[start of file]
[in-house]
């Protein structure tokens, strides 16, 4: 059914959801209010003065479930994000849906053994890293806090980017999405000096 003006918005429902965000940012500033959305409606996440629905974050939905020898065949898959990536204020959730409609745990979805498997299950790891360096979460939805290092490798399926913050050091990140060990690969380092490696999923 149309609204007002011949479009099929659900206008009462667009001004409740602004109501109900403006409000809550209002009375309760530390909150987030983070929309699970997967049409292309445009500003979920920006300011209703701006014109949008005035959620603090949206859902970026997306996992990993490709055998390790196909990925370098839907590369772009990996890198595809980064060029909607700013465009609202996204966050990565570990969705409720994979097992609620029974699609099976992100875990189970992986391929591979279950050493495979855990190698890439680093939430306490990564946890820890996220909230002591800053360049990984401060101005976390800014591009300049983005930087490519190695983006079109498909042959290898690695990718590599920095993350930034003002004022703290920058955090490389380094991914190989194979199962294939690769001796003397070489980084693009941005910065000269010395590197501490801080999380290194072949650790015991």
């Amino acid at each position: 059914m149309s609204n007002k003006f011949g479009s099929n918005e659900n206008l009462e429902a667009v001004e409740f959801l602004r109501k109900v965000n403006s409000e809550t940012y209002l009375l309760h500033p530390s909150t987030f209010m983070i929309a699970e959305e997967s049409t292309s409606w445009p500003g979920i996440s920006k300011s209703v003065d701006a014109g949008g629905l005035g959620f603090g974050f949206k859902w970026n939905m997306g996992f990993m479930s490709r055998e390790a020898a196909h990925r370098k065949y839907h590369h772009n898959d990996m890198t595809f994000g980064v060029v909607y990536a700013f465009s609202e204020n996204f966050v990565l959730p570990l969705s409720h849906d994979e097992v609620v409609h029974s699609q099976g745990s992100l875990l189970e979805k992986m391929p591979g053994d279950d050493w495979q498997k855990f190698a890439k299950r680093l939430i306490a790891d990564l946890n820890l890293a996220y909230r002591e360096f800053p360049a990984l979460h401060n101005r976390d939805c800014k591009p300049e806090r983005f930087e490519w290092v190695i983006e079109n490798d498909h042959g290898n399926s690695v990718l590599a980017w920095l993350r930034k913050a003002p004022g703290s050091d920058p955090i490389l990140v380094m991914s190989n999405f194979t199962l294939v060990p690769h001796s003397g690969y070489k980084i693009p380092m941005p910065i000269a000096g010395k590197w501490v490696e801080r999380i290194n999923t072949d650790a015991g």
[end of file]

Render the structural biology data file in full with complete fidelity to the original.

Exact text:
[in-house]
């Protein structure tokens, strides 16, 4: 059914959801209010003065479930994000849906053994890293806090980017999405000096 003006918005429902965000940012500033959305409606996440629905974050939905020898065949898959990536204020959730409609745990979805498997299950790891360096979460939805290092490798399926913050050091990140060990690969380092490696999923 149309609204007002011949479009099929659900206008009462667009001004409740602004109501109900403006409000809550209002009375309760530390909150987030983070929309699970997967049409292309445009500003979920920006300011209703701006014109949008005035959620603090949206859902970026997306996992990993490709055998390790196909990925370098839907590369772009990996890198595809980064060029909607700013465009609202996204966050990565570990969705409720994979097992609620029974699609099976992100875990189970992986391929591979279950050493495979855990190698890439680093939430306490990564946890820890996220909230002591800053360049990984401060101005976390800014591009300049983005930087490519190695983006079109498909042959290898690695990718590599920095993350930034003002004022703290920058955090490389380094991914190989194979199962294939690769001796003397070489980084693009941005910065000269010395590197501490801080999380290194072949650790015991």
């Amino acid at each position: 059914m149309s609204n007002k003006f011949g479009s099929n918005e659900n206008l009462e429902a667009v001004e409740f959801l602004r109501k109900v965000n403006s409000e809550t940012y209002l009375l309760h500033p530390s909150t987030f209010m983070i929309a699970e959305e997967s049409t292309s409606w445009p500003g979920i996440s920006k300011s209703v003065d701006a014109g949008g629905l005035g959620f603090g974050f949206k859902w970026n939905m997306g996992f990993m479930s490709r055998e390790a020898a196909h990925r370098k065949y839907h590369h772009n898959d990996m890198t595809f994000g980064v060029v909607y990536a700013f465009s609202e204020n996204f966050v990565l959730p570990l969705s409720h849906d994979e097992v609620v409609h029974s699609q099976g745990s992100l875990l189970e979805k992986m391929p591979g053994d279950d050493w495979q498997k855990f190698a890439k299950r680093l939430i306490a790891d990564l946890n820890l890293a996220y909230r002591e360096f800053p360049a990984l979460h401060n101005r976390d939805c800014k591009p300049e806090r983005f930087e490519w290092v190695i983006e079109n490798d498909h042959g290898n399926s690695v990718l590599a980017w920095l993350r930034k913050a003002p004022g703290s050091d920058p955090i490389l990140v380094m991914s190989n999405f194979t199962l294939v060990p690769h001796s003397g690969y070489k980084i693009p380092m941005p910065i000269a000096g010395k590197w501490v490696e801080r999380i290194n999923t072949d650790a015991g």